England v West Indies Tests - Men's
Broad turns to Warne for batting inspiration
England tailender reveals he tried to emulate Ashes rival Shane Warne in the batting stakes after blazing third-fastest Test fifty
26 July 2020, 08:02 AM AEST
Stuart Broad has unveiled the unlikeliest of inspirations for his batting revival – Australian leg-spin icon Shane Warne.
Broad mimicked Warne's batting stance at the wicket in an innings that saw him blaze a 33-ball fifty, the joint third-fastest Test fifty for England.
Only Ian Botham has scored quicker Test fifties for England – having done so from 28 balls against India in 1981 and again off 32 balls against New Zealand in 1986.
Broad joins Andrew Flintoff and Allan Lamb in hitting 33-ball fifties before going on for a 45-ball 62 that included nine fours and a six in an innings that turned the tide of the match in England's favour.
Warne, the king of leg-spin bowling, tormented England with the ball across 14 years of Ashes cricket, and still holds the record for the most Test runs without ever having scored a century.
But it was his stance at the crease that Broad adopted for the third Test against the West Indies after a suggestion from the former England head coach Peter Moores, who is now at Broad's county, Nottinghamshire.
"Tactically it was the right thing to do and something I've worked on with Peter Moores at Nottinghamshire," Broad said after play.
"He brought me the example of Shane Warne who didn't look particularly pretty at times but hit balls in different areas and was really effective, especially in the 2005 Ashes.
"Quite unorthodox, opening up different parts of the field; I looked at that, did a bit of research as to how he went about it and decided it was a good way for me to go – opening up the off side.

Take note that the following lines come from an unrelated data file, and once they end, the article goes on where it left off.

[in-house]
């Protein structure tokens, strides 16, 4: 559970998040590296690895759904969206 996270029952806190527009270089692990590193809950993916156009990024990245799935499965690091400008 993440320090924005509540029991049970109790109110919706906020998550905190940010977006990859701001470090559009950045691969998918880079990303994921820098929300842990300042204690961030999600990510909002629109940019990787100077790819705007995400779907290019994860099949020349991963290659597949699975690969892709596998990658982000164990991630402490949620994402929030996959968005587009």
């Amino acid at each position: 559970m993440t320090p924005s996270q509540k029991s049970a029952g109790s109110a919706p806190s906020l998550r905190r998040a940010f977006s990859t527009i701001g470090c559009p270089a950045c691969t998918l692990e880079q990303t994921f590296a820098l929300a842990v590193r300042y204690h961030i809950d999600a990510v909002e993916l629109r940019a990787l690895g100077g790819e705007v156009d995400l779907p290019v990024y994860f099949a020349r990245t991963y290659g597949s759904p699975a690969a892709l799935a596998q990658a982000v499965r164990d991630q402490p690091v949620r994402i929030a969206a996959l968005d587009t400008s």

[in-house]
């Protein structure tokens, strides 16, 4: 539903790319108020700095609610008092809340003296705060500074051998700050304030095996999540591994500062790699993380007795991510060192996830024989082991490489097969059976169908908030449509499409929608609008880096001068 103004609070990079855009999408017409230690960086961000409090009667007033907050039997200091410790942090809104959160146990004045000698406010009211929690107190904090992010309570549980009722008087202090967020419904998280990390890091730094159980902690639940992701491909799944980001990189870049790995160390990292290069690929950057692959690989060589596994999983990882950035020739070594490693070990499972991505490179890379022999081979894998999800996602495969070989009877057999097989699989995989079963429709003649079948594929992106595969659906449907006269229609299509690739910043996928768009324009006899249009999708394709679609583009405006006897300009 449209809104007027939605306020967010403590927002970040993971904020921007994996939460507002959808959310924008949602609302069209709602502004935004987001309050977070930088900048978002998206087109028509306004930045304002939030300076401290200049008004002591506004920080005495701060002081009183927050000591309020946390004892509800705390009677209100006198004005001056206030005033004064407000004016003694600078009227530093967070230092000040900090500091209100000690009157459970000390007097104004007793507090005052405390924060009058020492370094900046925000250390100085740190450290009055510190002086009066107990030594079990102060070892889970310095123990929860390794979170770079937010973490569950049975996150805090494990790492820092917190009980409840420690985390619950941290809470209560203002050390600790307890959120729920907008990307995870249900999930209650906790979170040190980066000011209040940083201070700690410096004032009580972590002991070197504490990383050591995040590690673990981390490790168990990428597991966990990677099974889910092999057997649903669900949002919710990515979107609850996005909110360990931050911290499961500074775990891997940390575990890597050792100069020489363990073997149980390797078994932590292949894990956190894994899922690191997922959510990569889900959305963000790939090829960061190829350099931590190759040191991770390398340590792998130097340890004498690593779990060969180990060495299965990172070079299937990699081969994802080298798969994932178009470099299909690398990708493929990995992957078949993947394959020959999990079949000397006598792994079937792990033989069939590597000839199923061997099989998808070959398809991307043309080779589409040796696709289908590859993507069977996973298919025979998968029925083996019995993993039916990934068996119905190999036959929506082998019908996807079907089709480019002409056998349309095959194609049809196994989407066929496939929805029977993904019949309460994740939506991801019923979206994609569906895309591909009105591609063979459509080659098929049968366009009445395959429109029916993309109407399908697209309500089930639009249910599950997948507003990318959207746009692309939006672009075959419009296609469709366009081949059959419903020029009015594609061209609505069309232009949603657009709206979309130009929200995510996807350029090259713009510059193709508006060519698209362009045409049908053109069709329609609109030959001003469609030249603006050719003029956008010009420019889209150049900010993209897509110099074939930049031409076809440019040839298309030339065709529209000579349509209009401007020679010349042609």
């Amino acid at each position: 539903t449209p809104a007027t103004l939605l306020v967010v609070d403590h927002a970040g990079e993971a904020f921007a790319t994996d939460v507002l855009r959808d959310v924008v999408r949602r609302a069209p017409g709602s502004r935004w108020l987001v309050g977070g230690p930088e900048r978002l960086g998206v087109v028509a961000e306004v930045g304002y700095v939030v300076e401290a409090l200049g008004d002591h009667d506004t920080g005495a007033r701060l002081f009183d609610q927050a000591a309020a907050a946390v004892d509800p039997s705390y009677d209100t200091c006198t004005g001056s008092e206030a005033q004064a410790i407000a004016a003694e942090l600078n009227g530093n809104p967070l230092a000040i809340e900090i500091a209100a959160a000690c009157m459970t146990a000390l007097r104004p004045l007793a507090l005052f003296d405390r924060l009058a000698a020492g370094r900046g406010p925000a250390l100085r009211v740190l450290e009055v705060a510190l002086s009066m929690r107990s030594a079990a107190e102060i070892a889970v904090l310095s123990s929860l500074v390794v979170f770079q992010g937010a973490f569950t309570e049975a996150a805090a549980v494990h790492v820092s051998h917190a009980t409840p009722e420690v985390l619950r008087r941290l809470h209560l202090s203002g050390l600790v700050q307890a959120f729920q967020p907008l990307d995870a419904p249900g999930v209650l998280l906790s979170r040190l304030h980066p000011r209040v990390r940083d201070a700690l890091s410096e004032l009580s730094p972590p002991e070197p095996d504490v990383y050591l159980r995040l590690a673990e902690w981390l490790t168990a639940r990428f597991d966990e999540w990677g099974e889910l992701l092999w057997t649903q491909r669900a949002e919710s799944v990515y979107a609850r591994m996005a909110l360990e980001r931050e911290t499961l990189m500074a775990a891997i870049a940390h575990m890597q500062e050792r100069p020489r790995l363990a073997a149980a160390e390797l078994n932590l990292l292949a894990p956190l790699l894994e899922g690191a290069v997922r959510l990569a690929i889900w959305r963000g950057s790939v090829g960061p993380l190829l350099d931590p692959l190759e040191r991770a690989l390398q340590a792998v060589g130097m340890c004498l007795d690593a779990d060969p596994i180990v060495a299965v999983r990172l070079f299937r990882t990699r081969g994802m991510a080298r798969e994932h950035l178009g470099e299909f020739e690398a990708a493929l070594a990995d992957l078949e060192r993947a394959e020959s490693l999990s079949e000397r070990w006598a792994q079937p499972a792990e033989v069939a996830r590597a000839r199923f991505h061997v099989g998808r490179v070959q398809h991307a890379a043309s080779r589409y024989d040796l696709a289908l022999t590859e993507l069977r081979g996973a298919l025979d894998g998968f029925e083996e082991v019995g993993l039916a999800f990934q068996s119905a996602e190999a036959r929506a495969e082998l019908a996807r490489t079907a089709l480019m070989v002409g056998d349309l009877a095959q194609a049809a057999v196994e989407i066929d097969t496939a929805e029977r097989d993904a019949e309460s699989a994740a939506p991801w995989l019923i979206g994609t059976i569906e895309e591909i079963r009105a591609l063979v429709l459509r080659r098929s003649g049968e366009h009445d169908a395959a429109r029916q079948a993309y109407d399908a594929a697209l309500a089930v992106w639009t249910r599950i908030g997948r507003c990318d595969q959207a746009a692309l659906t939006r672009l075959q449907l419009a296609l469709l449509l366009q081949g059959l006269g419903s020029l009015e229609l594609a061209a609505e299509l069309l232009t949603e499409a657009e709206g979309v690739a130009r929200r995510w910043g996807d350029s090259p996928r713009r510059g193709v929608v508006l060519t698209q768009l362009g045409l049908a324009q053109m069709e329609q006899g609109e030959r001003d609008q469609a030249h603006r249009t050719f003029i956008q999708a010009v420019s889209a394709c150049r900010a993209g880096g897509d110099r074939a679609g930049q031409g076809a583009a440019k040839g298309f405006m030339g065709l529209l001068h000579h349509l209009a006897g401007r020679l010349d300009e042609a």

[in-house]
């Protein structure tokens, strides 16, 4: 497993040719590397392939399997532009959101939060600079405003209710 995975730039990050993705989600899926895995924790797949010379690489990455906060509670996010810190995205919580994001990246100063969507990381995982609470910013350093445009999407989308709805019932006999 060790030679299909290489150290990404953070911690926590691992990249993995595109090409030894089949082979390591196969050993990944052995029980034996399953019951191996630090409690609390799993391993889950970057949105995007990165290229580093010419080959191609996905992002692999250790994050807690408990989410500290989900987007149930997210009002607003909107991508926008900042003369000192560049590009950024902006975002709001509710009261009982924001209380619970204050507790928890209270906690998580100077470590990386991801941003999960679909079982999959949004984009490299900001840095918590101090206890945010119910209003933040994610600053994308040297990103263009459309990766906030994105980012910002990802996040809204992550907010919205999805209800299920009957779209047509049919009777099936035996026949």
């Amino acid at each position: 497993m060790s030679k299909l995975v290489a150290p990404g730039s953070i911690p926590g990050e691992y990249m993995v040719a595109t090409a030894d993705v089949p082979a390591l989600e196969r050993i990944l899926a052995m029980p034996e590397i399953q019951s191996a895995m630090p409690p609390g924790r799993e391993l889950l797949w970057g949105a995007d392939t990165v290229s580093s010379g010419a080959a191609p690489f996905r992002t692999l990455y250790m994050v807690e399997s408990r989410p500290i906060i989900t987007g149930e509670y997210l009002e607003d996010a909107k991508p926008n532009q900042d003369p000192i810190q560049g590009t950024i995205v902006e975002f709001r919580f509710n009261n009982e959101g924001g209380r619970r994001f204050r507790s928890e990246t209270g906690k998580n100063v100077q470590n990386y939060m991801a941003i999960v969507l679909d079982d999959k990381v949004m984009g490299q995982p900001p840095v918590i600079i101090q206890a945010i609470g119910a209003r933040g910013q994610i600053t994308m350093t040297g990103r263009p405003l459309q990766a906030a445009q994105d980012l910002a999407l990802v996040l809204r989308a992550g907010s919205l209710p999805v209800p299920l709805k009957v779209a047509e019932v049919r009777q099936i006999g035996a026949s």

"It felt pretty comfortable today; having a clear game plan of what to do.
"Batting is such a frustrating, weird thing. If you'd have told me this morning I'd get 10, I'd be pretty happy, and then you end up getting 60 and start kicking the ground that you've not got 70."
"There was a little bit of thought process in the madness, but I did enjoy myself out there.
Broad came to the wicket with England at 8-280 and looking at a below-par score as the West Indies dominated the first session of day two.
Ollie Pope had been dismissed without adding to his overnight score of 91, and Jos Buttler had failed to kick on from his half-century to fall for 67, both dismissed by Shannon Gabriel.
Chris Woakes and Jofra Archer had fallen in quick succession to Kemar Roach, who joined the 200 Test wicket club for the West Indies, the ninth bowler from the Caribbean to reach that milestone.
"They were quite important runs. It was about changing the momentum of the innings," Broad said.
"West Indies bowled beautifully this morning and I think if I had gone out there and tried to play regulation I think there was a ball with my name on it.
"I tried to up the momentum, hit the bowlers off a length and try and take Kemar (Roach) and Shannon (Gabriel) away from what they'd done so well in the first 40 minutes.
Broad has notoriously struggled against pace, and particularly short-pitch bowling, since suffering facial injuries from a Varun Aaron bouncer at Old Trafford in a 2014 Test against India.
Broad had a Test century and 10 fifties before that injury that left him requiring hospital treatment for an injury to his nose as well as two black eyes.
Warne dominated the fabled 2005 Ashes Test series with the ball to take 40 wickets at 19.92, but also added 249 runs at 27.66, with a high score of 90, coincidentally coming at this same Old Trafford venue.
Warne famously never made a Test ton, but came agonisingly close against New Zealand at the WACA Ground in 2001, when he was caught off a "filthy slog" on what later was revealed to be a Daniel Vettori no-ball.
Broad then followed up his heroics with the bat with key contributions with the ball, taking a wicket in his first over and returning to remove the dangerous Roston Chase to finish day two with 2-17 from 10 overs.
The West Indies had slumped to 6-137, still trailing England's first innings of 369 by 232 runs.
"We've given ourselves a great opportunity. Our number one aim tomorrow has to be to try and bowl them out so that we have the option of a follow-on," Broad said.